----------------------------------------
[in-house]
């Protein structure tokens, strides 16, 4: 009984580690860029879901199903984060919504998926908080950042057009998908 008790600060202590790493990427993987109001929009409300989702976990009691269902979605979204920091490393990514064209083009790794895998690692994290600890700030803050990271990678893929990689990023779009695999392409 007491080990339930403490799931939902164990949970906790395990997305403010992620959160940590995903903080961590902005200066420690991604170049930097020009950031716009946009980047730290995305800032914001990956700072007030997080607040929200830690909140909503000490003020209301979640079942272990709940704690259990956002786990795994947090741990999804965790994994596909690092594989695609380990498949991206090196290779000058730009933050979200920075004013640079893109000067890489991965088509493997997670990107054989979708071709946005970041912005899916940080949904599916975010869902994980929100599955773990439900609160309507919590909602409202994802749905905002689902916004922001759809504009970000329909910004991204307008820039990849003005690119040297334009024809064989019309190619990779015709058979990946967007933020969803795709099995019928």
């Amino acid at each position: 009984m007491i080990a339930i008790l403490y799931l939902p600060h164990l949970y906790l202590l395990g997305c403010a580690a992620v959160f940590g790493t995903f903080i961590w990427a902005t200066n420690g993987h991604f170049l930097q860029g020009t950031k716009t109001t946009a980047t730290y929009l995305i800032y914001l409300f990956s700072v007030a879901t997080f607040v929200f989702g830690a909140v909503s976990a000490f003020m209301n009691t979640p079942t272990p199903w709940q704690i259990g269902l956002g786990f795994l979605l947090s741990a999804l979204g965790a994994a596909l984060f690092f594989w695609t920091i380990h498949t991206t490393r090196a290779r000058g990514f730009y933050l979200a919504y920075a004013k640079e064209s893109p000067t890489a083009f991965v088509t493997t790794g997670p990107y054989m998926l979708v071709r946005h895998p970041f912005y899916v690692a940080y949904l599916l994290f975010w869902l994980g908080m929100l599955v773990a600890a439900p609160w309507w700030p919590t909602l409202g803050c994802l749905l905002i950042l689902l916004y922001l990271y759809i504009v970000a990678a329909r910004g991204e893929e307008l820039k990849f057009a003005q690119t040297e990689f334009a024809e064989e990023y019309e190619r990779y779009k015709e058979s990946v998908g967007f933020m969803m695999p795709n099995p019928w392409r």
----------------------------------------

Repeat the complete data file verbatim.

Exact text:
[in-house]
């Protein structure tokens, strides 16, 4: 009984580690860029879901199903984060919504998926908080950042057009998908 008790600060202590790493990427993987109001929009409300989702976990009691269902979605979204920091490393990514064209083009790794895998690692994290600890700030803050990271990678893929990689990023779009695999392409 007491080990339930403490799931939902164990949970906790395990997305403010992620959160940590995903903080961590902005200066420690991604170049930097020009950031716009946009980047730290995305800032914001990956700072007030997080607040929200830690909140909503000490003020209301979640079942272990709940704690259990956002786990795994947090741990999804965790994994596909690092594989695609380990498949991206090196290779000058730009933050979200920075004013640079893109000067890489991965088509493997997670990107054989979708071709946005970041912005899916940080949904599916975010869902994980929100599955773990439900609160309507919590909602409202994802749905905002689902916004922001759809504009970000329909910004991204307008820039990849003005690119040297334009024809064989019309190619990779015709058979990946967007933020969803795709099995019928």
């Amino acid at each position: 009984m007491i080990a339930i008790l403490y799931l939902p600060h164990l949970y906790l202590l395990g997305c403010a580690a992620v959160f940590g790493t995903f903080i961590w990427a902005t200066n420690g993987h991604f170049l930097q860029g020009t950031k716009t109001t946009a980047t730290y929009l995305i800032y914001l409300f990956s700072v007030a879901t997080f607040v929200f989702g830690a909140v909503s976990a000490f003020m209301n009691t979640p079942t272990p199903w709940q704690i259990g269902l956002g786990f795994l979605l947090s741990a999804l979204g965790a994994a596909l984060f690092f594989w695609t920091i380990h498949t991206t490393r090196a290779r000058g990514f730009y933050l979200a919504y920075a004013k640079e064209s893109p000067t890489a083009f991965v088509t493997t790794g997670p990107y054989m998926l979708v071709r946005h895998p970041f912005y899916v690692a940080y949904l599916l994290f975010w869902l994980g908080m929100l599955v773990a600890a439900p609160w309507w700030p919590t909602l409202g803050c994802l749905l905002i950042l689902l916004y922001l990271y759809i504009v970000a990678a329909r910004g991204e893929e307008l820039k990849f057009a003005q690119t040297e990689f334009a024809e064989e990023y019309e190619r990779y779009k015709e058979s990946v998908g967007f933020m969803m695999p795709n099995p019928w392409r």